I am Renzo Piano?

      1. Simple, austere modernism can work if done well. Look at the beautiful black bank tower at 559 Mission Street. Gorgeous building, even if the main tenants are Vampire Squids.

  2. Love. Less is more in this location; sophisticated restraint is needed in a neighborhood of increasingly look-at-me buildings. This straightforward building will be translucent & elegant.

  3. renzo piano is a detail god. he makes it look easy. if this gets built, it’ll look good. a developer wouldn’t pay for renzo piano unless they are expecting a beautiful building.

    1. Nevertheless, that massing is awful. Especially the lateral elevation. I don’t think “details” can save this offering.

      Did you really want to see his proposal for 1st/Mission built as drawn?

  4. ^^^Agreed.

    With that massing, it’s pretty apparent this one will be dependent on those details. The quote below sheds some light (hope) on that…

    From the Chronicle: “For his part, Piano is confident that the two layers of glass, with blinds in between, should have a subtlety and depth that the material often lacks.”

    Also, when accounting for the spire, it looks like it’ll more around 450 feet to the top.

    [Editor’s Note: Close. 455 feet including the antenna.]

  5. “While the preliminary plans for the proposed Transbay District development had called for cantilevering a section of the new tower over the existing two-story building at 557 Howard Street, which is currently occupied by The Melt, the latest plans call for razing the three buildings”

    Hmmm bait and switch? (“we know that attracted a lot of people but we just couldn’t make it work…honest!”) I guess we’d need to know more details (and FWIW, the original design looked not so much “cantilevered” as “sitting on top of”, so aesthetically not much of a loss I guess).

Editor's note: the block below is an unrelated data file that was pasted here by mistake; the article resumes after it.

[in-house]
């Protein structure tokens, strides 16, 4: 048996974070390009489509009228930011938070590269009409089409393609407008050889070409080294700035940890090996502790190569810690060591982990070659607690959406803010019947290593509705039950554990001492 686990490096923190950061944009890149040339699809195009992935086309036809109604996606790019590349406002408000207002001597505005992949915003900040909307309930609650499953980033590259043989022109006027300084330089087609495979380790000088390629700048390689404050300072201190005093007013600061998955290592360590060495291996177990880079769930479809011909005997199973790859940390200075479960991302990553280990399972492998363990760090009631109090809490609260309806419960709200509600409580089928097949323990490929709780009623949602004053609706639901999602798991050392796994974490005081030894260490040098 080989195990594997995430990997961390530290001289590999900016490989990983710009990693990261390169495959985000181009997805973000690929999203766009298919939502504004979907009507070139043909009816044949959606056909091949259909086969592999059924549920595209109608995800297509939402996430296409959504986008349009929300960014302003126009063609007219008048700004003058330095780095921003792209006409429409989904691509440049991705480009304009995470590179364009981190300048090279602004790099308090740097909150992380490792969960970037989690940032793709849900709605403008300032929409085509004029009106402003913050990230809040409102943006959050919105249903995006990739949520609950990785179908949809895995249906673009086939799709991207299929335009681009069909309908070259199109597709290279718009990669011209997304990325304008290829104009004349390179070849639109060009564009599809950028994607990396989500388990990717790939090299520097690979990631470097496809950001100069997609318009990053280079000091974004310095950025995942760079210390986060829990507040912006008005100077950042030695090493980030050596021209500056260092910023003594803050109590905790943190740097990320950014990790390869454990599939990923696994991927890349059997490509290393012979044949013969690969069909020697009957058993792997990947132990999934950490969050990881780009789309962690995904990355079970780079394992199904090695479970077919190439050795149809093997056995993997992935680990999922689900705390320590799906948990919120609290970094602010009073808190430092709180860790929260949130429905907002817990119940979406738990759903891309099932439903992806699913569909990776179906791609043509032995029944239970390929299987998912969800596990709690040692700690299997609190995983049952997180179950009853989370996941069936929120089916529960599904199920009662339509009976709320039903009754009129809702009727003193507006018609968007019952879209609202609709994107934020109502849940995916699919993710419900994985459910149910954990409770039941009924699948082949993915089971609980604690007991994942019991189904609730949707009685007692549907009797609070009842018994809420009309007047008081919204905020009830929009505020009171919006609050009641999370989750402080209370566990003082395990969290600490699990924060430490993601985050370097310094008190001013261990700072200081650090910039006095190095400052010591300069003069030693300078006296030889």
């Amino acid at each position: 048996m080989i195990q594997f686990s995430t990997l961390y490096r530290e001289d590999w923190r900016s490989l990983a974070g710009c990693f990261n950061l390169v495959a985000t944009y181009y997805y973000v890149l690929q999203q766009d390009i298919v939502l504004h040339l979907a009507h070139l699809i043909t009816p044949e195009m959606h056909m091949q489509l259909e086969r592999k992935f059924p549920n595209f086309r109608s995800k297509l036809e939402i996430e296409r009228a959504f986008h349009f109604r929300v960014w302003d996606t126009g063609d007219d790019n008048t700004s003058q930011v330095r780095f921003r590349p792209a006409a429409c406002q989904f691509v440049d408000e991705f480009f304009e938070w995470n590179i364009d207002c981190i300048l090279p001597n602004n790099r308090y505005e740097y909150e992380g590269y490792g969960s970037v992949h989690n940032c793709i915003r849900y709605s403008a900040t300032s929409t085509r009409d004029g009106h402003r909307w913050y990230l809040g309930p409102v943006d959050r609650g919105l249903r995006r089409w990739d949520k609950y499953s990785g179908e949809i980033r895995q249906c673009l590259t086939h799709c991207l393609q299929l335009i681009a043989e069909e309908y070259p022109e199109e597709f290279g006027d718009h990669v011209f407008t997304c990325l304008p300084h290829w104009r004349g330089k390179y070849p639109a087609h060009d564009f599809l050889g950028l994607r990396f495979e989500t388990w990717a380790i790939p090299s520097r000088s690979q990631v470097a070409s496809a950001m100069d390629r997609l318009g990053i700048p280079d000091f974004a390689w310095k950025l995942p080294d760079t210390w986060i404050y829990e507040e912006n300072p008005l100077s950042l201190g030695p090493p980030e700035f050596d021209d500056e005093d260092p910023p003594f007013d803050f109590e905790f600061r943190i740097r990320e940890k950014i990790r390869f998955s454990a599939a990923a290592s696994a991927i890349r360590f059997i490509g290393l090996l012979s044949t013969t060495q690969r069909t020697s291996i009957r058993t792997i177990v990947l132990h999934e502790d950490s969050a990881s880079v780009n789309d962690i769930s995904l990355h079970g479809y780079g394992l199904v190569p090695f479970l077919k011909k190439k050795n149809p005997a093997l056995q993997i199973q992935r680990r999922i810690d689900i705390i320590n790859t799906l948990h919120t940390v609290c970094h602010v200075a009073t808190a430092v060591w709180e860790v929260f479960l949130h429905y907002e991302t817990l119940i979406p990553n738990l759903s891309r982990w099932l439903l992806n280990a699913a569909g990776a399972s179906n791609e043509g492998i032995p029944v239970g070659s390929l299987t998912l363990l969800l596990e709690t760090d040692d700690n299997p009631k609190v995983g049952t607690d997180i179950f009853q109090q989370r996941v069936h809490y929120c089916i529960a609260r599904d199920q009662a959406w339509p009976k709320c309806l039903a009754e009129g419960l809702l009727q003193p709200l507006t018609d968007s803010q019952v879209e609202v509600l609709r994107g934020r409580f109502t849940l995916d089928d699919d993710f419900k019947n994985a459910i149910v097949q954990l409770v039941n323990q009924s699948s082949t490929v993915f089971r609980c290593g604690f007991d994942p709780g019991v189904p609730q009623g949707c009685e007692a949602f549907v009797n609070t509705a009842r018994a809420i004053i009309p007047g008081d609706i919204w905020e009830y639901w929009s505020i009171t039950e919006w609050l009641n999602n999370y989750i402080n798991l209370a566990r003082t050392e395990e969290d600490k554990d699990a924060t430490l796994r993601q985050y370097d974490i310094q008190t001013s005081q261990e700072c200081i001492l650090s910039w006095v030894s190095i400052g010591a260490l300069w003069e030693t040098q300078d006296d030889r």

1. Design plans almost always change, sometimes quite significantly, from an initial proposal. It is not “bait and switch” (a term used to refer to misleading retail ads) since the original proposal was never formally submitted for review let alone approved.

      Things change, sometimes there is pushback Fein neighbors, sometimes the city planning department insist on a change, sometimes, the Planning Commission asks for changes, sometimes the market changes, sometimes the client for the proposed project asks for a change, and sometimes a developer determines a particular design is not feasible due to costs, safety/engineering reasons, or zoning or other regulatory restrictions.

      [Editor’s Note: Not to mention that a new architect was engaged.]

      1. Thanks; the “need more details” was a sincere comment, though I’m (perhaps overly) suspicious after having seen historical features “accidentally” destroyed over the years…not that “Melt” is exactly anyone’s idea of such, except perhaps in the context of being part of a street front (that was not included in the plans anyway).

      1. Not when they’re exposed to constant wind – together with the uninformed and over-zealous pruning which is so ubiquitous in San Francisco.

  6. Designs as elegant as this really embarrass the loud and clumsy schlock that often gets built in this city. With any luck, it will prove to be a good local example for those unable to see beyond the bridge. I hope this doesn’t get ruined by meddling, ignorance, or misplaced compromise.

  7. Too much parking – but nice to have more housing and hotel to hopefully fuel restaurants and so on after the office crowd leaves.